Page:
Combining Stochastic Oscillator and Two EMAs
This lesson will cover the following
- Full Stochastic Oscillator
- Exponential Moving Averages
- Combination between the two
In this article you will be acquainted with another fairly simple and yet effective trading strategy which combines Exponential Moving Average crossovers with the stochastic oscillator.
It is used on daily time frame, but lower ones, such as the hourly, should also work fine despite the whipsaws. It involves the use of a 2-period EMA, a 4-period EMA and the stochastic oscillator. The logic behind this strategy is to buy or sell the EMA crossover, while the stochastic filters out false signals.
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The entry and exit signals are quite straightforward. Go long when the 2-period EMA crosses the 4-period EMA from below and continues higher, with the stochastic being below 50. Conversely, short signals are provided when the 2-period EMA crosses the 4 EMA from above and continues lower, while the stochastic is above 50.
You should exit the position when the EMAs cross each other back, or when the stochastic enters the overbought or oversold areas (70-80 and 30-20 respectively). As for the stop loss, you can use a trailing stop with an absolute or percentage value according to your own preference, or you can set an exact stop-loss level. This should be the low of the entry day for a long position, or the respective high for a short position. In any way, a risk-to-reward ratio of at least 1:2 is advisable to be aimed at.
Check out the following example.
You are looking at the daily EUR/USD chart. The general trend is bullish and so we will refrain our entries only to long, with-trend, positions. Our first signal is generated at bar 1 when the 2-period EMA (black line) crossed above the 4-period EMA (purple line) and the stochastic was below 50, but was edging higher. We enter on the next bar, at the high of bar (1), thus at 1.2892 US dollars and set our stop-loss several pips below bar 1s low. Because it is at 1.2703, which is close to the double zero level, we need to place our stop further down so it doesnt get gunned by institutional traders. In this article you can read why. Thus, we decide yo place our stop at 1.2675. Although the stop seems to be quite wide, you can see from the following move that it was well worth it.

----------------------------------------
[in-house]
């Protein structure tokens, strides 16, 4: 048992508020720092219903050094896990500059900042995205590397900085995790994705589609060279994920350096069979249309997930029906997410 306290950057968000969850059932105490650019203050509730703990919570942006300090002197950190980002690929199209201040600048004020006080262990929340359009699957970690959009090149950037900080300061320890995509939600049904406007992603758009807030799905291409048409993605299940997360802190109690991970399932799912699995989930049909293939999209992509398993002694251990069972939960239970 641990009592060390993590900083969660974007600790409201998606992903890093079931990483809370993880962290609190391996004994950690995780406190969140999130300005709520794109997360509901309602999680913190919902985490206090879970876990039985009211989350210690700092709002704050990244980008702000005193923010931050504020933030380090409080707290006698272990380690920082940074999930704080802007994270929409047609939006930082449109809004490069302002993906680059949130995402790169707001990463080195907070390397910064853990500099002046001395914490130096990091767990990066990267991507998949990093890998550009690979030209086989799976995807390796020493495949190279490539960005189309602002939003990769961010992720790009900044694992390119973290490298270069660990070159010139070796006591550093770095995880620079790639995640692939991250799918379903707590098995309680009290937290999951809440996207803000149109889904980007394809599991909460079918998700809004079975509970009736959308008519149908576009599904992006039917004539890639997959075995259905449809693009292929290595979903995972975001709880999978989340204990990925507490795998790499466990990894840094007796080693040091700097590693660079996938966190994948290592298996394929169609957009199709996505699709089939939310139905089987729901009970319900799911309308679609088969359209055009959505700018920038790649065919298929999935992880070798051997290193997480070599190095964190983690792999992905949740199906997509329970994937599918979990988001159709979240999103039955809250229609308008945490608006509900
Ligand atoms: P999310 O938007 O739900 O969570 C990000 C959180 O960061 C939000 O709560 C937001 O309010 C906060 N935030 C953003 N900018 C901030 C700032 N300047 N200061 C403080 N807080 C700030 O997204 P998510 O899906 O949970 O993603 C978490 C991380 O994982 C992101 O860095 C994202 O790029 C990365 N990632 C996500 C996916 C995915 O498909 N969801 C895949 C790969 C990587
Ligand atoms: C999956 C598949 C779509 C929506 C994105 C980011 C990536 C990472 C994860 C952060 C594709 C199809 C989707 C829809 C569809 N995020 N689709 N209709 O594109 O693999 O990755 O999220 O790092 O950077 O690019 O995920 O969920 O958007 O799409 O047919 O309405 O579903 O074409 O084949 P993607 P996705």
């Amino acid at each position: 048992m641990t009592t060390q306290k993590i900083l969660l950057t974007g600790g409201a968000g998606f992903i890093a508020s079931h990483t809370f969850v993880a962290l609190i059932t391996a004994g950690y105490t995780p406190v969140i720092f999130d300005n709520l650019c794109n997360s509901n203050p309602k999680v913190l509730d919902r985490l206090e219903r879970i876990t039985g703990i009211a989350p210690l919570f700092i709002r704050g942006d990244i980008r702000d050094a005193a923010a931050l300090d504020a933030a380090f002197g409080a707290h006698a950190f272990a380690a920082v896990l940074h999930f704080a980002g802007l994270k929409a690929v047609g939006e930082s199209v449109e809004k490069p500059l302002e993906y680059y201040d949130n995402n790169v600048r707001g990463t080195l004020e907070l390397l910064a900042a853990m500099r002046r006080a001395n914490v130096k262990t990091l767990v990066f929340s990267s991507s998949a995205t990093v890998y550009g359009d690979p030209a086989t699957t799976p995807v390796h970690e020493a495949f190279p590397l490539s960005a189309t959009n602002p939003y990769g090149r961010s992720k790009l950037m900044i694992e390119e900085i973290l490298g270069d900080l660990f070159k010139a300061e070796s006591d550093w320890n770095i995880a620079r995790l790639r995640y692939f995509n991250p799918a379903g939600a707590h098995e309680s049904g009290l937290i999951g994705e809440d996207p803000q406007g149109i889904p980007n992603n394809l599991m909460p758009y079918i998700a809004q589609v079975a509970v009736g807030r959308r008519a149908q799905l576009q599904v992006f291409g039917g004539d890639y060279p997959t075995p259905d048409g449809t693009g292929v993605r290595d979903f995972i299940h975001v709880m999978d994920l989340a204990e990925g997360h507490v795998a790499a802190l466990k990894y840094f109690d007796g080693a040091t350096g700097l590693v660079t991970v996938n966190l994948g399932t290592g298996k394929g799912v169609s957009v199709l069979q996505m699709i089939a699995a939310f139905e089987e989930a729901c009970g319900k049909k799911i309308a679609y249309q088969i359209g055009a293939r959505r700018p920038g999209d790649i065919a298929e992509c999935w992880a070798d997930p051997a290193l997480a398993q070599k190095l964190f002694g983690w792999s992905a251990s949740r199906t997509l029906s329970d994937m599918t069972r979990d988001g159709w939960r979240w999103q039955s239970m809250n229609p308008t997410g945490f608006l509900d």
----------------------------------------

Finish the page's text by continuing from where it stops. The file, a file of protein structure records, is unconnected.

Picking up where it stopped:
As the price advances, we have several choices. We can either exit the entire trade as soon as the stochastic hits overbought, which however does not always mean that the price is about to reverse. Alternatively, we can scale out part of our position as the overbought area is entered and keep the other portion on the market. Third, we can aim for the achievement of a 1:2 – 1:3 risk-reward ratio, unless the moving averages perform a bearish cross.
In case we choose the first scenario, we would exit the trade at the close of bar (2) at 1.3040, scoring a profit of almost 150 pips. If we decide instead to scale out half of our position at that point, we can swing the other part and move our stop-loss to breakeven, ensuring our trade will at least remain on the plus side with the previously earned 150 pips. Third, if we decide to ignore the stochastic entering the overbought zone, we can aim for a profit target double the amount risked at 1.3326 dollars, as marked by the green horizontal line. Afterward, we can either exit our entire position or scale it out and trail our stop, swinging the other portion until the EMAs make a bearish crossover.
There were several other entry signals. The first one was at bar 4 but we ignore it because the stochastic was already above 50. At bar 5 we can choose to go short, but we decide not to enter against the direction of the general trend (still, if we did, the trade would have been exited at bar 6 when the stochastic entered the oversold area, or at the bar 7 bullish EMA crossover).
Another possible long order could have been placed above the high of bar 8, but there was no follow-through buying and our stop would have been gunned. Bar 9 also generated a bullish signal.